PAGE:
Friday, January 23, 2015

Year 5: Week 19 – Making The “Asian F”

I grew up experiencing the “Asian F.” The deal was that if I got an “A” on a report card it wasn’t a big deal. If I got an “A-“ that was an “Asian F” and I might was well have gotten a real “F.” The message that I got was that getting an “A” in a class was the baseline, that was suppose to be a given and getting anything but that “A” was surprising and concerning.

It wasn’t that bad in reality. My mom wasn’t really that much of a “tiger mom,” but she did have a high standard for my performance at school. It was important that I learned things in school but it was also important that I got good grades. My parents were smart enough to know that just getting good grades didn’t necessarily mean that you were learning well, but it did mean that you understood how to play the game that was school. Whether we want to admit it or not, how to work a system is a skill that’s important in life. Sometimes that “system” is a teacher’s grade book.

Did my parents overemphasize grades? I don’t think so. The emphases they put on grades translated to putting value in education. School was my job growing up and the priority in my life. School was important and the attention they put on grades was just one of many ways they expressed this to me.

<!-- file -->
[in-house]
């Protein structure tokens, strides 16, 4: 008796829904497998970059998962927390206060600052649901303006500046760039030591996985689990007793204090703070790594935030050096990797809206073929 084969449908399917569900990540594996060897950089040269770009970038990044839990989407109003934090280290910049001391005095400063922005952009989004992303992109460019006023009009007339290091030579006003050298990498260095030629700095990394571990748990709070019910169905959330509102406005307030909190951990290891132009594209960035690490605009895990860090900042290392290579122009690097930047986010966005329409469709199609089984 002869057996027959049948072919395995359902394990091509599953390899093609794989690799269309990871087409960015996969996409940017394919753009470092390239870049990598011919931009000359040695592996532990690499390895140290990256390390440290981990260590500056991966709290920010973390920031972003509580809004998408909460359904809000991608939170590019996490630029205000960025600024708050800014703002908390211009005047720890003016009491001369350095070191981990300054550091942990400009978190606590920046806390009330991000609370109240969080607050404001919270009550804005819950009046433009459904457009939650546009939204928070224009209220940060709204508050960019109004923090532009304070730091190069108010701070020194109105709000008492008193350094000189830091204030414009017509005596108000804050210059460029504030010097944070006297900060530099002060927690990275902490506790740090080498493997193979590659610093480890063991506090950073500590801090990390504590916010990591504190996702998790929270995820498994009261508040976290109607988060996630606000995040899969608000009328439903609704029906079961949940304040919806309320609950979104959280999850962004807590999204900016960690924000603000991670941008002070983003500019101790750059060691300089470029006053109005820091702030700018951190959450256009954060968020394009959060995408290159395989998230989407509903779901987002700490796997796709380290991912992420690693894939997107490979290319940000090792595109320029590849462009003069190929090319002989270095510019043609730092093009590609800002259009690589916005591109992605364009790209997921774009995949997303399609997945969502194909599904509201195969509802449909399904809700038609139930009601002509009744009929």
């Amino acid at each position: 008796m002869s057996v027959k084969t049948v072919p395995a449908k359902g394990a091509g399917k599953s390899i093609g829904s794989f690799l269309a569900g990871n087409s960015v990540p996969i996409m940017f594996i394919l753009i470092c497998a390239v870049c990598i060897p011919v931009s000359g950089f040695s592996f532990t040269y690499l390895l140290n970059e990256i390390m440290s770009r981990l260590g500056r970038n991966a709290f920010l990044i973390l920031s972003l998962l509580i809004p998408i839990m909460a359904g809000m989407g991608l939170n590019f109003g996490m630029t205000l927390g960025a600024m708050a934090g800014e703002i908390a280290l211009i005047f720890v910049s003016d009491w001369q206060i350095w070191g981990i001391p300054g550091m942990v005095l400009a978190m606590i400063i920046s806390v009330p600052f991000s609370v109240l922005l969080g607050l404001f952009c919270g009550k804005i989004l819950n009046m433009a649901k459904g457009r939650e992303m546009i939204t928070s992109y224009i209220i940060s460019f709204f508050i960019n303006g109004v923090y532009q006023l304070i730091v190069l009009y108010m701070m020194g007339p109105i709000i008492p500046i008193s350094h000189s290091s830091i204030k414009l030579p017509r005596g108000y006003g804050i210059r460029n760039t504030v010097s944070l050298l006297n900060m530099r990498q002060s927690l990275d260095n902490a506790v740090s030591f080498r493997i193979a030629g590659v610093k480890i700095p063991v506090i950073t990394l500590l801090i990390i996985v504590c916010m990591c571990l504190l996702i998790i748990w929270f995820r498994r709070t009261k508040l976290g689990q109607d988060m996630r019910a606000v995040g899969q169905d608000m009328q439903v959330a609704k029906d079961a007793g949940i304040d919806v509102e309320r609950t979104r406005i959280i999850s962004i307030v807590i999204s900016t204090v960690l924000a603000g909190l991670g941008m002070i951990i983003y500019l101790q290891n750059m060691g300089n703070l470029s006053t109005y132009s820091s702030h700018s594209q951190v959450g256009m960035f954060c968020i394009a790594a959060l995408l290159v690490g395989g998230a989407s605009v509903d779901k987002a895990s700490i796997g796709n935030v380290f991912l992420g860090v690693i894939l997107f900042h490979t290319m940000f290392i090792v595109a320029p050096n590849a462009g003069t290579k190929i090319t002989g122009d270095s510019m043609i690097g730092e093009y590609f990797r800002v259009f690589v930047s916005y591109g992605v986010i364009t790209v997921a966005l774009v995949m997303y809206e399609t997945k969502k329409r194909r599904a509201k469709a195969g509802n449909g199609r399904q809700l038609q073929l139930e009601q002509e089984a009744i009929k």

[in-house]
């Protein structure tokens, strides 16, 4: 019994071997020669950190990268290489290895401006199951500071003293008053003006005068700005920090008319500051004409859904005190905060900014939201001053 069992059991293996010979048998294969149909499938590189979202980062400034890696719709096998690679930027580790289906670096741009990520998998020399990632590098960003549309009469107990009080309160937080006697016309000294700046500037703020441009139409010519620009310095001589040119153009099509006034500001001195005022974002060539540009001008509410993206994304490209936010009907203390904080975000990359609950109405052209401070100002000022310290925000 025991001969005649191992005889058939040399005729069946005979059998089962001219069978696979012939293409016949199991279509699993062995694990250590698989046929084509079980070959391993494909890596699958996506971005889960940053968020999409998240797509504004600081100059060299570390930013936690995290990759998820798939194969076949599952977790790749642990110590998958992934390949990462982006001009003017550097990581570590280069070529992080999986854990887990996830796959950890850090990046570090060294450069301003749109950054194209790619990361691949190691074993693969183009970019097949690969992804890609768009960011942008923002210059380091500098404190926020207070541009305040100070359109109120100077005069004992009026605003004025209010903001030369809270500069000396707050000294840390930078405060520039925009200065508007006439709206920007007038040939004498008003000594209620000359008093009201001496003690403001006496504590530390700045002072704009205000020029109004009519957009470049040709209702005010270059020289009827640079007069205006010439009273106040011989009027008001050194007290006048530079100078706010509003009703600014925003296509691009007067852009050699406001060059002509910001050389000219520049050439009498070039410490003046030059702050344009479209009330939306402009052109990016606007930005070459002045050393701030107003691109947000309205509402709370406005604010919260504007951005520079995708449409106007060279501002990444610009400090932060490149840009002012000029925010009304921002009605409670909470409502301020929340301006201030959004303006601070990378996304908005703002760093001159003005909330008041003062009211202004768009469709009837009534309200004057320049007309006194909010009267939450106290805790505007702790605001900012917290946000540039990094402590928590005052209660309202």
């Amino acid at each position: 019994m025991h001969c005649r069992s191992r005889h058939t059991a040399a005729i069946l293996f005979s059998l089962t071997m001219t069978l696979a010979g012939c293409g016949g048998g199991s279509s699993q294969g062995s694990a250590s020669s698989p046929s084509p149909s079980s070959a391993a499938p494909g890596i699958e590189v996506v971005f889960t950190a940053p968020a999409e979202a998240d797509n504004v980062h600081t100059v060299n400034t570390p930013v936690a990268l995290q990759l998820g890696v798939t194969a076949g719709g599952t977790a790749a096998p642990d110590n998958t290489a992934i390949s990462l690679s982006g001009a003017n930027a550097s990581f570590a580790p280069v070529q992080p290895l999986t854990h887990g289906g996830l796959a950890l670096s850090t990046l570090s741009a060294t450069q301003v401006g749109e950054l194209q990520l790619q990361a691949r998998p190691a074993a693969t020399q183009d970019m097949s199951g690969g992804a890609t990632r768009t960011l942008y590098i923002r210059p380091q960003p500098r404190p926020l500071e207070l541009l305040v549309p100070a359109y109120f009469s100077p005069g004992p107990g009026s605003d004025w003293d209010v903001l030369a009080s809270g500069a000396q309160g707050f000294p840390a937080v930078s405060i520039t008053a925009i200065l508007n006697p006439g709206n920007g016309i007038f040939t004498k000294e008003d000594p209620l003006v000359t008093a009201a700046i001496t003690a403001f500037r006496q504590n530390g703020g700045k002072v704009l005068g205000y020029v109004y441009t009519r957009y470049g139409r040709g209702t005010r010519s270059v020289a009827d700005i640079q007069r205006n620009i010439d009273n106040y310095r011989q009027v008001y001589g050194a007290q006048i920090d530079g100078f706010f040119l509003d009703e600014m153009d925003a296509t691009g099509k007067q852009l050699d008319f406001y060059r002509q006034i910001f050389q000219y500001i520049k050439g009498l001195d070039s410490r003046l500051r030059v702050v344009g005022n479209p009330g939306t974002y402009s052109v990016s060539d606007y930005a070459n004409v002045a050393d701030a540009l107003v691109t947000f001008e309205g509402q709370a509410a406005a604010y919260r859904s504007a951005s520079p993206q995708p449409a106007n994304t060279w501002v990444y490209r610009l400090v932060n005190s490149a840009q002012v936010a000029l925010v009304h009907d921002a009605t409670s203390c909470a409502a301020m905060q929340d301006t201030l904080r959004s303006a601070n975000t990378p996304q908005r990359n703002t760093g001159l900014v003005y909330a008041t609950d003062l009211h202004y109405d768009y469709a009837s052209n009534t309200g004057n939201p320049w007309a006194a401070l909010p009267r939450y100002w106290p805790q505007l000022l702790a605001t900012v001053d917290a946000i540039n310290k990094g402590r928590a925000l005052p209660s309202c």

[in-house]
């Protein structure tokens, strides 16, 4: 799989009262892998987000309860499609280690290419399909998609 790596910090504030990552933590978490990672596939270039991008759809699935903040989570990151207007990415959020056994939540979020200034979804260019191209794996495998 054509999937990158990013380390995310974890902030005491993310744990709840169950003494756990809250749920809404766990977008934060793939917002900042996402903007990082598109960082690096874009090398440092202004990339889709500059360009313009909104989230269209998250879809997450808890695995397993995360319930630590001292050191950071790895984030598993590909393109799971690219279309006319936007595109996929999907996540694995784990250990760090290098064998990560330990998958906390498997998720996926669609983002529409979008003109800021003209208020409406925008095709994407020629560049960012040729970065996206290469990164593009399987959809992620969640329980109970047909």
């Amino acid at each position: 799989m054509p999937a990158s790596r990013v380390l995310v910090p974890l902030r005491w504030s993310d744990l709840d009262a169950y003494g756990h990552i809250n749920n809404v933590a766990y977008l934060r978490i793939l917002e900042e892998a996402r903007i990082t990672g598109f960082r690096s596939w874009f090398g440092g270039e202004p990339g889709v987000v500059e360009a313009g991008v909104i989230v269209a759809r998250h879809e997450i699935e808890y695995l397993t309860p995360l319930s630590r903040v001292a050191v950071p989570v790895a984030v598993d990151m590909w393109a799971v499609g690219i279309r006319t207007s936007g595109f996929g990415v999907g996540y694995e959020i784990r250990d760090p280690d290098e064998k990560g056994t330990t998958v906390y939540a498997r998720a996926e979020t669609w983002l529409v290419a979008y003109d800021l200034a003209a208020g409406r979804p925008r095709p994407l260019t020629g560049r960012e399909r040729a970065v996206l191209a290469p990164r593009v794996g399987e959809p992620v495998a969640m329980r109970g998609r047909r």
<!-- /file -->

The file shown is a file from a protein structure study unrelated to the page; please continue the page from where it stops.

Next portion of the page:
Now I’m on other side working through giving students grades and writing up mini-essays on each of my students. It’s a lot of work that mostly happens on the weekends. School keeps going when I have grades to write, it’s not like I can stop lesson planning. There is always teaching to be done.

It’s an interesting process. I reflect on a student’s overall performance, balance observations with objective assessments and figure out a grade. I write comments (the mini-essay), about 100-200 words about each kid supporting the grade.

Initially I try my best to not think about the student’s reaction or the parents’ reaction. I want to focus on the salient points and not worry about my audience. At some point though in the editing process I think about how these grade and comments will be received.

Here’s where things get tough.

We are creating a written record about a student. Our words and our grade have to be relevant, meaningful and also written in a way that does not invoke defensiveness and emotional reactions. At least we try to.

I work at a progressive school, and we philosophically believe in process over product but we are still a school in 21st century America and we need to have grades. It’s frustrating when parents put too much emphasis on the grade itself, but that’s the world we live in.

I get being worried about the grade. My parents focused on this and so did I, and this isn’t necessarily a bad thing. It’s frustrating as a teacher because sometimes the grade masks other more relevant concerns.

This is a tough issue. My colleagues and I are doing the best we can. Maybe the “Asian F” isn’t such a good thing from some people’s perspectives but in family it was an expression of care and maybe that’s not such a bad thing at the end of the day.

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